“Would you like to come over to my place and watch a movie or something?” Philip asked.

The persistent smile on Desirée’s face grew as she said yes.

With that, they hopped on the bus and travelled back to Philip’s apartment. As the bus rolled along, Philip had his characters act out the scene for himself a few more times. They’d walk in, watch a romantic film and when it was finished, Philip would start to talk about their favorite musical they had seen a few days ago. He’d mention the song from the show, the one where the prince proposes at the end, and then, he’d start to sing it, and when he got to the end, he was going to propose, not as an actor, but for real. It was perfect.

The bus rolled up to their stop and Philip and Desirée got off, they walked the few blocks to his apartment and Philip unlocked the door. He opened it and walked in.

“This is my place,” he said, his arms open, sweeping around the space in front of him like a window wiper.

Desirée reached out and grabbed his arm, holding it outstretched. She closed the door with her foot and pulled herself in front of Philip. That same large smile that had popped up at the coffee shop was still plastered on her face as she touched his lips with her own. Philip didn’t know what was going on, he just stood, allowing her to kiss him, his mouth slightly agape from shock. Her tongue slipped in and she wrapped her arms tight around him, making out with a pole.

As she kissed him she began to pull him with her towards the couch. As they got within a few feet of the couch she released her hold on him and backed up. She sat down and began to unbutton the jean blouse that she had on. Starting with the top she released each button until the shirt was fully open.

Philip stared ahead of him, rooted to the place in which he stood.

“What... are you doing?” he finally managed to stammer out.

“Whatever you want me to,” Desirée replied.

Philip began shaking his head, unable to say anything. He kept opening his mouth, trying to form words but he couldn’t, so he violently shook his head. Nothing but his head moved, back and forth, back and forth.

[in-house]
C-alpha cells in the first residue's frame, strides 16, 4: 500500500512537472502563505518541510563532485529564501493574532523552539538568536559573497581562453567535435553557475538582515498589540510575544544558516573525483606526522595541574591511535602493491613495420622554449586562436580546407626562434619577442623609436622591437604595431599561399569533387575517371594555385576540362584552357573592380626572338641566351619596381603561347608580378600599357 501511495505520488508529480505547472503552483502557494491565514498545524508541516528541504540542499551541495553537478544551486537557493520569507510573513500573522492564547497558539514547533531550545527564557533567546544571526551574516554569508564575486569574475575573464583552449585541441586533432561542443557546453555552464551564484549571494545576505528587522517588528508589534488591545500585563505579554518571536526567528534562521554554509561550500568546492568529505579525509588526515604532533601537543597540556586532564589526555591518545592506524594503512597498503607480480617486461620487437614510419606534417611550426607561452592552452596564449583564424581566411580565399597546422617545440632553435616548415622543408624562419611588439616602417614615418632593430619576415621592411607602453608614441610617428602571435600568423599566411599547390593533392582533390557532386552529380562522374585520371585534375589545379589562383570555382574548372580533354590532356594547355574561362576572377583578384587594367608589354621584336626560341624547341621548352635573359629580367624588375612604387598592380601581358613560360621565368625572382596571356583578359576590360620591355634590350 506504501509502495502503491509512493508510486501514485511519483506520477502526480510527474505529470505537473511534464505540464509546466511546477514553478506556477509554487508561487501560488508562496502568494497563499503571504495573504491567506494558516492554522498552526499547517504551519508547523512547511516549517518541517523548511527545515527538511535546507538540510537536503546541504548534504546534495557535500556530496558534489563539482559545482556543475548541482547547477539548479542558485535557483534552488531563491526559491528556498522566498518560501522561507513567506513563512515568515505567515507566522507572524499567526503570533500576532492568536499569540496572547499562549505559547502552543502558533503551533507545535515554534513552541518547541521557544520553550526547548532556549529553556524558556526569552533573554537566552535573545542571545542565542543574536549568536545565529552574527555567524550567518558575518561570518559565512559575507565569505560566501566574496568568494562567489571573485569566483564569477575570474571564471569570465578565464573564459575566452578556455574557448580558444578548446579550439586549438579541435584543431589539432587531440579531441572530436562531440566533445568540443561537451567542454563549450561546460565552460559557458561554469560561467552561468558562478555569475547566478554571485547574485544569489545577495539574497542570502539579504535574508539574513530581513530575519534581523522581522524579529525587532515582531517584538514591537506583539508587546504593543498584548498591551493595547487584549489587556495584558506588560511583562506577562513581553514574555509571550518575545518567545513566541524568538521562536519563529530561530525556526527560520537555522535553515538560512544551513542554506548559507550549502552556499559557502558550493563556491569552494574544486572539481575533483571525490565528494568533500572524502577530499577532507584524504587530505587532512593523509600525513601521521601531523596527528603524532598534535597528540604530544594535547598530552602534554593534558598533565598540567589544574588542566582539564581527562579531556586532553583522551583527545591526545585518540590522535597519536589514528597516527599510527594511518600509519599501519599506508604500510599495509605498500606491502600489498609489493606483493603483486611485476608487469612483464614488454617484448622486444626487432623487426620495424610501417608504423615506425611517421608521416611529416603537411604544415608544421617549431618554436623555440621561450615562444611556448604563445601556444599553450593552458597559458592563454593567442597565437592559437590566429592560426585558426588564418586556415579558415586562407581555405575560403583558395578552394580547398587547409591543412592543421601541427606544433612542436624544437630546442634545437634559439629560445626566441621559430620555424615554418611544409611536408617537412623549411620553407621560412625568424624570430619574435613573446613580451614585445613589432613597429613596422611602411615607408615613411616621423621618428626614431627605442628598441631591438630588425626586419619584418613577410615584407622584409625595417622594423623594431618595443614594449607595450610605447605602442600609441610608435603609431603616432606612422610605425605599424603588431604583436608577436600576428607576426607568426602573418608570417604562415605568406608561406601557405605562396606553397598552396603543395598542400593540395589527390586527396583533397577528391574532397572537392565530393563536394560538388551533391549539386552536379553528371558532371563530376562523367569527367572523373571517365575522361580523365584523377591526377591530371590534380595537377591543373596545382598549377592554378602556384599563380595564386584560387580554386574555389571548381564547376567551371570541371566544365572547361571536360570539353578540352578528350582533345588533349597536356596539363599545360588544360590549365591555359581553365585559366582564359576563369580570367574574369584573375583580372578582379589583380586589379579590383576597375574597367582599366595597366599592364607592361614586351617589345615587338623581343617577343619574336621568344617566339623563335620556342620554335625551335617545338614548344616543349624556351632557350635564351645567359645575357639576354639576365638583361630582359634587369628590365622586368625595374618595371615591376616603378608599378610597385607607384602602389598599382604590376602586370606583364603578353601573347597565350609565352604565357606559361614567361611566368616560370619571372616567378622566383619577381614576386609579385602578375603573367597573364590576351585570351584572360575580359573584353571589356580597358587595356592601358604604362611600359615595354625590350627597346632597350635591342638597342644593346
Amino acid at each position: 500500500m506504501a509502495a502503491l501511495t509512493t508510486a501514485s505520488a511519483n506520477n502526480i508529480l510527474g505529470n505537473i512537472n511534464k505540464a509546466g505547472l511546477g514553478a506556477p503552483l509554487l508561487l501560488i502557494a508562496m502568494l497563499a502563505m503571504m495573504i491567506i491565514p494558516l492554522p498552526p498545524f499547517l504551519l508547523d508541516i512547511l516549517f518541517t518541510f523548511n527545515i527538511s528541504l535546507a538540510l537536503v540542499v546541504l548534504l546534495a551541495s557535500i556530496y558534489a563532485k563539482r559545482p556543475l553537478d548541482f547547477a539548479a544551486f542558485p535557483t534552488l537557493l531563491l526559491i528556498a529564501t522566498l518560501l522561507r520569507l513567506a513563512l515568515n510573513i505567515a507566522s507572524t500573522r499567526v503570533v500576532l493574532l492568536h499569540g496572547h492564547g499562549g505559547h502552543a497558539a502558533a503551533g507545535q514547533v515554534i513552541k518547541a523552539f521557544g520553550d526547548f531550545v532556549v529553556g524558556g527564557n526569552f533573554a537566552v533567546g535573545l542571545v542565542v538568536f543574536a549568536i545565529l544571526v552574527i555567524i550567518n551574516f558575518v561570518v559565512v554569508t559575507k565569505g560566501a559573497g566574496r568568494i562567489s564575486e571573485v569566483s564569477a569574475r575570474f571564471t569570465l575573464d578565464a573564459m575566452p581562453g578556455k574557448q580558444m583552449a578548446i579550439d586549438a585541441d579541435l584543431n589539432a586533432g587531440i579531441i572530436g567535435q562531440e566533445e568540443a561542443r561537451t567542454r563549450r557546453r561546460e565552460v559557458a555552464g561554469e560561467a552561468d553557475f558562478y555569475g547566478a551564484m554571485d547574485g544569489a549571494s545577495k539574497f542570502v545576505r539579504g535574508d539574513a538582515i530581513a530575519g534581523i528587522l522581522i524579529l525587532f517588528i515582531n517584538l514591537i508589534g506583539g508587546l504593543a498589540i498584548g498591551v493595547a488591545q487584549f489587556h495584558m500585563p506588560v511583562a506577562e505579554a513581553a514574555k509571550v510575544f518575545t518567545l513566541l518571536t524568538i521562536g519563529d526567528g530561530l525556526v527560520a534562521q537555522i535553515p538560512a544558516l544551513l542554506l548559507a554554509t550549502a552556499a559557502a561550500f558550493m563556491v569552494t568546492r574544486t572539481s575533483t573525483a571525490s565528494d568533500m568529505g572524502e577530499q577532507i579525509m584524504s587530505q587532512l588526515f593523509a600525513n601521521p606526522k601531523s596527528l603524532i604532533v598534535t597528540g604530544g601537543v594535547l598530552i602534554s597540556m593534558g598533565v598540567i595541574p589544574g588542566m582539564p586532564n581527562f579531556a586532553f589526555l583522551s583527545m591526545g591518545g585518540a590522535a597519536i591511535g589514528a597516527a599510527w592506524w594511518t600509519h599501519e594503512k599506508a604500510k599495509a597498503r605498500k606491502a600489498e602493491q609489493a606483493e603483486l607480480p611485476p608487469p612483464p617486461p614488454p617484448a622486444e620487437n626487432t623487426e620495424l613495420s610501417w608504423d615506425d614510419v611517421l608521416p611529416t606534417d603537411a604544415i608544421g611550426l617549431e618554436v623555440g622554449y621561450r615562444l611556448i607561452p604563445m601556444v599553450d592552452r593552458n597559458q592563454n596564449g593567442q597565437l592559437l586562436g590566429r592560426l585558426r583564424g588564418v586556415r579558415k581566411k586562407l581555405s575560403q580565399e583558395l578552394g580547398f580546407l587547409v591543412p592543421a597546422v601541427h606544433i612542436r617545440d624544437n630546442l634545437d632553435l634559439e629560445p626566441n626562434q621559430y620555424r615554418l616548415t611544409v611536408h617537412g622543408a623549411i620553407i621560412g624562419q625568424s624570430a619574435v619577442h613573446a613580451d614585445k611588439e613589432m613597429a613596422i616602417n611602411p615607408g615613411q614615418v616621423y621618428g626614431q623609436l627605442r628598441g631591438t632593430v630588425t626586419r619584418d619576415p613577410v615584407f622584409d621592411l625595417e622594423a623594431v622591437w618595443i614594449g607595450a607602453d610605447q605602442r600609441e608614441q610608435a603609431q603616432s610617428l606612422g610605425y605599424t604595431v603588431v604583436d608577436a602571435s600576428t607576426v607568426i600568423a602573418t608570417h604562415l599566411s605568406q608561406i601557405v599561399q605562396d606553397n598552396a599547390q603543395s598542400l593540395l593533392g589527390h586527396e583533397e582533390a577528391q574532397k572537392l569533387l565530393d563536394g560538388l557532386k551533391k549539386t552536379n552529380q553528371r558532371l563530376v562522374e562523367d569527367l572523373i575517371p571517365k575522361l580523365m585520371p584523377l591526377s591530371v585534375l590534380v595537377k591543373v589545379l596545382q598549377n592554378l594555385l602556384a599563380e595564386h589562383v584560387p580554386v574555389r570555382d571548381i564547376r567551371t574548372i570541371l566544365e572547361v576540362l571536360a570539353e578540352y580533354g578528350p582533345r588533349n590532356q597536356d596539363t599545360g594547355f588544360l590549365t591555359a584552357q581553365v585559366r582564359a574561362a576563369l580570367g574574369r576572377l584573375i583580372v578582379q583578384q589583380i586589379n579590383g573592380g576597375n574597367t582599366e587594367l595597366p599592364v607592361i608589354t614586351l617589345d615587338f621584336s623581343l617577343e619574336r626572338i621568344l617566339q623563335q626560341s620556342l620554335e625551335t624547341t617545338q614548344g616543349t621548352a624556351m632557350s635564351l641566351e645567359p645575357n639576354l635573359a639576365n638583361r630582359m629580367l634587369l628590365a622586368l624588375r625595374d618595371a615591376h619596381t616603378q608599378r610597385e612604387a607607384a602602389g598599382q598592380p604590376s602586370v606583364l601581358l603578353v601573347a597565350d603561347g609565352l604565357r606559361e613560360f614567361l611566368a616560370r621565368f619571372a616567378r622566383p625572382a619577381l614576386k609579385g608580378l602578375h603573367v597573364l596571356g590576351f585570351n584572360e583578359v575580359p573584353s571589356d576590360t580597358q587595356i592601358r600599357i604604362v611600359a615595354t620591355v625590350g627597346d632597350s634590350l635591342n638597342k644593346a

“What are you doing?” Desirée finally asked as she watched him stand.

Philip Noble said nothing. He just shook his head, back and forth, back and forth. He watched as the grassy park bounced from one side to the other, as the piano keys slammed into imaginary walls creating a cacophonous clanging, as the notebooks slid back and forth; all of the memories threatening to escape from his mind.

“I thought you loved me,” Desirée said, disgust in her voice.

At this, Philip paused in his violent shaking.

“I did,” he managed.

“Then why are you just standing there?” Desirée snapped.

Philip began shaking his head again, much slower this time but with greater speed on each shake.

“Out,” Philip began to say, quietly.

“What?” Desirée asked.

“Out,” Philip kept saying with each shake of the head.

“Are you talking to me?” Desirée scowled, the great smile had long ago left her face.

“OUT,” Phillip yelled, slamming his head into the invisible barrier and staring out the window of his apartment, pain in his eyes.

Desirée was furious as she stood up, slamming each button on her blouse back through the little slits in the jean material. She walked to the door and flung it open and stormed out of Philip’s life, leaving the door open as she went.

Philip continued to look at his window for some time, watching the scenes that now danced beyond it. At last, he turned to the door and walked forward. He shut it and sat down on his couch. He pulled out his pen and held it between his hands, spinning it with his thumbs and index fingers. He snatched a notebook from the coffee table in front of him and opened it. He uncapped his pen and touched it to the paper.

He hoped that on the other side of this window he might find what love really was.

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37 Reviews

Points: 3709
Reviews: 37

Sat Jan 18, 2014 5:18 pm
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harrington wrote a review...

Hi there,

So I read it over and I thought it was really well written. You have a nice easy to read writing style and it made me want to read on.

I thought the idea was well thought out and the execution of it worked well as well. The only thing I would say is just read it out aloud a few times to make sure everything flows like it should do.

Like PP said, I also enjoyed how you didn't actually tell us what the characters looked like, because we didn't need to know. The way they looked wasn't important and as a reader, I understood that. It was a nice idea to leave out their physical appearance.

Good job and keep writing,


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187 Reviews

Points: 13001
Reviews: 187

Sat Jan 18, 2014 5:02 pm
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PeanutPhoebe wrote a review...